This story is so weird that it feels made up. I imagine it also corresponds to many academics' nightmares (not mine though!)
'I blagged my way through, reading a torn-up textbook and ad libbing': An Oxford engineering student was surprised but undaunted when he was approached to deliver a series of lectures in Beijing on global economics.
Matthew Richardson knew “next to nothing” about the subject but, believing he would be addressing a sixth-form audience, he felt he could “carry it off”.
Mr Richardson, 23, borrowed an A-level textbook entitled An Introduction to Global Financial Markets from a library and swotted up on its contents on the flight from London to China.
From it he prepared a two-hour presentation, believing he had to deliver the same lecture several times over to different groups of students over three days.
Mr Richardson, who has the same name as a New York University professor who is a leading authority on international financial markets, was met at the airport and taken straight to a conference centre where, over lunch, “the horrible truth became apparent”.
He said: “It became clear to me that my audience was not students, but people from the world of commerce studying for a PhD in business studies having already gained an MBA.
“And instead of repeating the same lecture, I was required to deliver a series of different lectures to the same people over three days. The first one was immediately after lunch.
“I have no idea who they were expecting. Being Chinese, they were inscrutable and if they were expecting someone else they didn't show it. Perhaps they thought I was a prodigy. They all called me professor.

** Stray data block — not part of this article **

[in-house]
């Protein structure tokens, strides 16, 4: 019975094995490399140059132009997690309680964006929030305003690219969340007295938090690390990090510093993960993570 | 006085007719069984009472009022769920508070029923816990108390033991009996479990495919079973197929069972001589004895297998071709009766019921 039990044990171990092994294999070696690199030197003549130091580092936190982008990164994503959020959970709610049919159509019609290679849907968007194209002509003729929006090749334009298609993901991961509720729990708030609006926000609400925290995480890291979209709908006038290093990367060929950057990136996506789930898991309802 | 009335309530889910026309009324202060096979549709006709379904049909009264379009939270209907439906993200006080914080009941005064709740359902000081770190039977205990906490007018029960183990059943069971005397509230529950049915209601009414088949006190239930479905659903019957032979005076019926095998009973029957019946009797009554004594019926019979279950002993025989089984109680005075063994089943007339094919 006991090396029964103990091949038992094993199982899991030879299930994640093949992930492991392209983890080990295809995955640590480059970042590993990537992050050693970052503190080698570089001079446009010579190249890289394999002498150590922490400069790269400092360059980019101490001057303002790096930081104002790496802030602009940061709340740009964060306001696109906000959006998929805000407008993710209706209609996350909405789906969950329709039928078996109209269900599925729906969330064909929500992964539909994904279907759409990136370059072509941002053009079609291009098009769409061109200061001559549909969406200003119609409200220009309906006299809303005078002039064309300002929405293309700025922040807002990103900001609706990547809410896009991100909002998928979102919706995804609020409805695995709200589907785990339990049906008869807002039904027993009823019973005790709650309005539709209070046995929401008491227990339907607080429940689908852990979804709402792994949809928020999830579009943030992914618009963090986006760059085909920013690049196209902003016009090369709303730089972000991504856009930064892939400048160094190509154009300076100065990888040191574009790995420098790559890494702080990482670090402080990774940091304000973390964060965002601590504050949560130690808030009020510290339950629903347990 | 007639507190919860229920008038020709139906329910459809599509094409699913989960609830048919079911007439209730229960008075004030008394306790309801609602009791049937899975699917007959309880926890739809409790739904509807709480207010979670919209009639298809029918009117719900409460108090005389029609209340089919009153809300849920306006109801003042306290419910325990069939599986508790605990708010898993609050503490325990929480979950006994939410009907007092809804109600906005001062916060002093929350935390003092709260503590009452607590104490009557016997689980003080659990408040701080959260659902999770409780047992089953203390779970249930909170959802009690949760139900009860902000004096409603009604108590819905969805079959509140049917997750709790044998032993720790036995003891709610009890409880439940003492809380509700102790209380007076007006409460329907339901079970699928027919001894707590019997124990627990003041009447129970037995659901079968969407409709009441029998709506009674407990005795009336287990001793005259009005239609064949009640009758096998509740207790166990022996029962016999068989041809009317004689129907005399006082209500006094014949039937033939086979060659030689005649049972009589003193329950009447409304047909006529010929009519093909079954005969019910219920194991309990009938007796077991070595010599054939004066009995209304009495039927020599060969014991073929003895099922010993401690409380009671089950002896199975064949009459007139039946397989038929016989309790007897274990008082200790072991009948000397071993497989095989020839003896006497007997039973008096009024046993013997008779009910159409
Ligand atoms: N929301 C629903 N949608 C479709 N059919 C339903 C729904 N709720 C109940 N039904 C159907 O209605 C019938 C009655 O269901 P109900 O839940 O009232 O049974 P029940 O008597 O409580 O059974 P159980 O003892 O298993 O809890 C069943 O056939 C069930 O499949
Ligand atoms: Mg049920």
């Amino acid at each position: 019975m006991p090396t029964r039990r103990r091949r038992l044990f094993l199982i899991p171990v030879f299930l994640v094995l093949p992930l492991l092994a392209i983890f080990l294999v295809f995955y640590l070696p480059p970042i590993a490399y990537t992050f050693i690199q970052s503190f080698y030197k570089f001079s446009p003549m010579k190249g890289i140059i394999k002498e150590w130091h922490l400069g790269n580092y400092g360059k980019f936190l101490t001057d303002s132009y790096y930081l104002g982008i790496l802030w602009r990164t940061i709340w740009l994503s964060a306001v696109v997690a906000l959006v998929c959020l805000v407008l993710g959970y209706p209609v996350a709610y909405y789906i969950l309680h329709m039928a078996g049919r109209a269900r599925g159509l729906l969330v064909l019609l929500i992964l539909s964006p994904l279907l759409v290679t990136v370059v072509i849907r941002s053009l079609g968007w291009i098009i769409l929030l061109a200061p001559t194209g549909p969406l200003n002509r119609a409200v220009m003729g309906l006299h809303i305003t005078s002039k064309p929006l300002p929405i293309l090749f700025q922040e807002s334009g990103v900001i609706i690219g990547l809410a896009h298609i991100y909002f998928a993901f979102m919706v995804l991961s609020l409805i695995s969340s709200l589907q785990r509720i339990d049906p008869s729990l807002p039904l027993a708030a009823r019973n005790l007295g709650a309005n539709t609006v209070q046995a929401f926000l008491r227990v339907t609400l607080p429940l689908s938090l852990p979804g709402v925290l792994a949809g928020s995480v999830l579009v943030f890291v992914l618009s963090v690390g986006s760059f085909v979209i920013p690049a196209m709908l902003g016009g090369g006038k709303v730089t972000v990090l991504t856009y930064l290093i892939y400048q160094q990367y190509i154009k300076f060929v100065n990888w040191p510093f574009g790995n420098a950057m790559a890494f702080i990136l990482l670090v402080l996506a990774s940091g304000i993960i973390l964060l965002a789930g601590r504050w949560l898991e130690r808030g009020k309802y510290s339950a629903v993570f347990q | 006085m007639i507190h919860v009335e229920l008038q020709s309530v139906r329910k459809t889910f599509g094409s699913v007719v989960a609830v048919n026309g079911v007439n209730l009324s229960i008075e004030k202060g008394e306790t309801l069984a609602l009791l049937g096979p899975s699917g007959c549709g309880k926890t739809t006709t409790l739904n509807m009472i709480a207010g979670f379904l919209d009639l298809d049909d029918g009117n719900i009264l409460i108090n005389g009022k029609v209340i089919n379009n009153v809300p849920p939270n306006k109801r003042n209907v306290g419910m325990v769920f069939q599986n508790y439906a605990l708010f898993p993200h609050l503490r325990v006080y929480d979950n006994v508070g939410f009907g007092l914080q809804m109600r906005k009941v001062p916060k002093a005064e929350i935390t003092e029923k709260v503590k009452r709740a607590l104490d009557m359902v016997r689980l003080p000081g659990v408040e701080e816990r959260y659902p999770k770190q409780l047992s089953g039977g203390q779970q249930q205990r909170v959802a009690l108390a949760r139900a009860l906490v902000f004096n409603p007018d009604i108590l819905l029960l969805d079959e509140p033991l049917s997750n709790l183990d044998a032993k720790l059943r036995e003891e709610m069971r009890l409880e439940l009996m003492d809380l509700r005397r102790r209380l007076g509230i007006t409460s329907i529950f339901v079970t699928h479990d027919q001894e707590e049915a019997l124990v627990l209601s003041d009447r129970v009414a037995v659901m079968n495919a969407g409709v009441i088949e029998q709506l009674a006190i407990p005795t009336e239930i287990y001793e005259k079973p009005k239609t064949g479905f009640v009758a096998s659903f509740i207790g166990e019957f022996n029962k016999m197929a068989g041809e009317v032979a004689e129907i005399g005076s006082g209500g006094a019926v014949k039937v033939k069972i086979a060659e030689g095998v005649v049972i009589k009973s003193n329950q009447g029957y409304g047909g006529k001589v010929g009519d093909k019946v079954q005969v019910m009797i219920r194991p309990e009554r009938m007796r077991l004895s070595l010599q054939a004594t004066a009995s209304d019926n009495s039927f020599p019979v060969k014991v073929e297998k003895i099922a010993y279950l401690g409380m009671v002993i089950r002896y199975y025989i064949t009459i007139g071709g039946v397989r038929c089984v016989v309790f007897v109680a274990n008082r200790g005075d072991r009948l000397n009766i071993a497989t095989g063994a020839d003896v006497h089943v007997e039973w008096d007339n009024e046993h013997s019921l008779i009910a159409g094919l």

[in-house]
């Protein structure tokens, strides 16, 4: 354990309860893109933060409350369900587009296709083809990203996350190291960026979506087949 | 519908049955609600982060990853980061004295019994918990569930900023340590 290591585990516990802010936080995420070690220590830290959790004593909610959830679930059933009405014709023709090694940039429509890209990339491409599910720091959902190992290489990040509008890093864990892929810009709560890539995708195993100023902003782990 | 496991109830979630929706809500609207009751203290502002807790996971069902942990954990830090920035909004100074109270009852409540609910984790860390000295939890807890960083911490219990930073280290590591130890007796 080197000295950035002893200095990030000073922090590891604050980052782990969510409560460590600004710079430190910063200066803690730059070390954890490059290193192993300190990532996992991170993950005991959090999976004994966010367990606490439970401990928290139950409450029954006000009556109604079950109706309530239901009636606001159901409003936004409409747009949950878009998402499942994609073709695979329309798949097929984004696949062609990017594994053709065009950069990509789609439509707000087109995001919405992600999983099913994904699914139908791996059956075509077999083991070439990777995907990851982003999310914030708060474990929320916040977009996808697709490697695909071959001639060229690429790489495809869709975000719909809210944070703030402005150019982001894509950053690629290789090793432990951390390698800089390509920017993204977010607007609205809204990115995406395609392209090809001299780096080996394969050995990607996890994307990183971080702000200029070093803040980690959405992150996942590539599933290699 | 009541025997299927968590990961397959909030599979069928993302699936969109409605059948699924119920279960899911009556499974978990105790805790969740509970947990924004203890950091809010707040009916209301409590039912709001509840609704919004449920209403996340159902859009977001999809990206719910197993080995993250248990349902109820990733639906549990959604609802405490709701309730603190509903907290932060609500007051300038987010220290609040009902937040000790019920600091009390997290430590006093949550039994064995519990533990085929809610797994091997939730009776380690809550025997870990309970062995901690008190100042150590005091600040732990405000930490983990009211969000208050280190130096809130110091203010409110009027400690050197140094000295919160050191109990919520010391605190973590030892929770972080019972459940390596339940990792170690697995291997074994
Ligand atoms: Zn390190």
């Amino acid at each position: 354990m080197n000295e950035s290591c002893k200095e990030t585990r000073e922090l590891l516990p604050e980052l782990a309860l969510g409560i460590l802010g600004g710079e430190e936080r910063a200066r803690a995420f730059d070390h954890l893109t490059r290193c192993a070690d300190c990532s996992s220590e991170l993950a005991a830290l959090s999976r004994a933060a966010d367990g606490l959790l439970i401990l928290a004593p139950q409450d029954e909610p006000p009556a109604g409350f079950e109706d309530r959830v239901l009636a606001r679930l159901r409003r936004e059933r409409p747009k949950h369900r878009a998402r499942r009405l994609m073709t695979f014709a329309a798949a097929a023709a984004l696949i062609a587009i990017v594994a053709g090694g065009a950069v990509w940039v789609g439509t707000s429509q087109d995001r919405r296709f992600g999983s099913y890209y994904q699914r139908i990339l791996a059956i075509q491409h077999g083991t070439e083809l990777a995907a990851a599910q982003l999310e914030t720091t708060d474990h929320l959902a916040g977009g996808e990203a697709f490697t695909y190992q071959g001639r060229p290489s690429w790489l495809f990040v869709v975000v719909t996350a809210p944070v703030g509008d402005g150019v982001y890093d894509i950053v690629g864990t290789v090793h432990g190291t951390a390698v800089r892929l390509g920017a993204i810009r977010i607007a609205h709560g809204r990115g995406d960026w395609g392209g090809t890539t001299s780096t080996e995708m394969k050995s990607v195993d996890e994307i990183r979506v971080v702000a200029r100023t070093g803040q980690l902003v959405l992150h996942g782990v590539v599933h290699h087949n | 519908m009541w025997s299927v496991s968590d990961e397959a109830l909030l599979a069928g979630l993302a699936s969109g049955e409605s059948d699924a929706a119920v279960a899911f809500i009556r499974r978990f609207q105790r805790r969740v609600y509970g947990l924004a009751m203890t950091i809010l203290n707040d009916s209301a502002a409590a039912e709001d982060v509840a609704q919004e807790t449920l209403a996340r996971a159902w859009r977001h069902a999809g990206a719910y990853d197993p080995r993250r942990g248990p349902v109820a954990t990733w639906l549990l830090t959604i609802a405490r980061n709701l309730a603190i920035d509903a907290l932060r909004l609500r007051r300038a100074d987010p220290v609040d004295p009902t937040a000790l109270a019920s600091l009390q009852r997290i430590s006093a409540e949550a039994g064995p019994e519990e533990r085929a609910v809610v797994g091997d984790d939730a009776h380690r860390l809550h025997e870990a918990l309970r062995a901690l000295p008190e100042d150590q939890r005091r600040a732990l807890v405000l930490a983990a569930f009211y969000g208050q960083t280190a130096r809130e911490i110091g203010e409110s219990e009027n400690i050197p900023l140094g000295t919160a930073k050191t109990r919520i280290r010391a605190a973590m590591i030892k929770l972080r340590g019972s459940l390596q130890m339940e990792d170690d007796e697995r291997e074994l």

“I had come this far, so I decided not to back out. I hoped I could blag my way through.”
Because Mr Richardson was relying on the book, written by Stephen Valdez, he had taken the precaution of buying a second copy before leaving Oxford. “I ripped out the pages and disguised each chapter as notes.
“Because I was speaking through an interpreter I had the time to glance at the pages and prepare myself for what I was going to say next. I ad libbed a bit and really got into the subject. I was learning as much as my audience.”
To add authenticity to his delivery, he used his laptop computer to make it appear that he was reading from his own material and made notes on a board to emphasise points he was making.
All went well during the first afternoon. The following day he made it through to the lunch break when several students told him, through the interpreter, how informative they were finding his lectures.
“The problem was that I was running out of chapters. By mid-afternoon on the second day I was already on chapter 15 of 16 and I still had the rest of the day and the following morning to go. I realised I wasn't going to make it.”
It was then that his nerve broke. “I didn't like to tell them I didn't know what I was talking about. So I decided to leg it.”
During a coffee break he collected his bag from the adjoining conference hotel and checked out. He booked into another hotel where he spent a fearful night expecting a knock on the door at any time and then headed for the airport for his pre-arranged flight home.